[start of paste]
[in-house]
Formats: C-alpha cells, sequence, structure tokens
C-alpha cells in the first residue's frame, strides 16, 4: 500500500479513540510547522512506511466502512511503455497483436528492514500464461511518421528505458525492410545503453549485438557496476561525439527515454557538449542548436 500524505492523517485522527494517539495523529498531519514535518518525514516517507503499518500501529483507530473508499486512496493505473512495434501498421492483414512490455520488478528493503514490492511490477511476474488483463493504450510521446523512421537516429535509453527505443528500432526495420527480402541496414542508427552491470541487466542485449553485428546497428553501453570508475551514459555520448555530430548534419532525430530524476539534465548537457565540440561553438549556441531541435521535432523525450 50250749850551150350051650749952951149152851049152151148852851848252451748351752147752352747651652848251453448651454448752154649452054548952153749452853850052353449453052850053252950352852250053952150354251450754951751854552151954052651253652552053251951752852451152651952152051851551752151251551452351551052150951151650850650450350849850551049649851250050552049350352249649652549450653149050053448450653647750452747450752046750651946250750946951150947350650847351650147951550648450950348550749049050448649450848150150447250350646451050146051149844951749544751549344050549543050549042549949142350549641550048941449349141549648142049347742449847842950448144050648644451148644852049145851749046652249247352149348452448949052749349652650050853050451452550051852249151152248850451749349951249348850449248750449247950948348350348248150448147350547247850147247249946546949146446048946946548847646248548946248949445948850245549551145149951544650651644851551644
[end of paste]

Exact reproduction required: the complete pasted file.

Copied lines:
[in-house]
Formats: C-alpha cells, sequence, structure tokens
C-alpha cells in the first residue's frame, strides 16, 4: 500500500479513540510547522512506511466502512511503455497483436528492514500464461511518421528505458525492410545503453549485438557496476561525439527515454557538449542548436 500524505492523517485522527494517539495523529498531519514535518518525514516517507503499518500501529483507530473508499486512496493505473512495434501498421492483414512490455520488478528493503514490492511490477511476474488483463493504450510521446523512421537516429535509453527505443528500432526495420527480402541496414542508427552491470541487466542485449553485428546497428553501453570508475551514459555520448555530430548534419532525430530524476539534465548537457565540440561553438549556441531541435521535432523525450 50250749850551150350051650749952951149152851049152151148852851848252451748351752147752352747651652848251453448651454448752154649452054548952153749452853850052353449453052850053252950352852250053952150354251450754951751854552151954052651253652552053251951752852451152651952152051851551752151251551452351551052150951151650850650450350849850551049649851250050552049350352249649652549450653149050053448450653647750452747450752046750651946250750946951150947350650847351650147951550648450950348550749049050448649450848150150447250350646451050146051149844951749544751549344050549543050549042549949142350549641550048941449349141549648142049347742449847842950448144050648644451148644852049145851749046652249247352149348452448949052749349652650050853050451452550051852249151152248850451749349951249348850449248750449247950948348350348248150448147350547247850147247249946546949146446048946946548847646248548946248949445948850245549551145149951544650651644851551644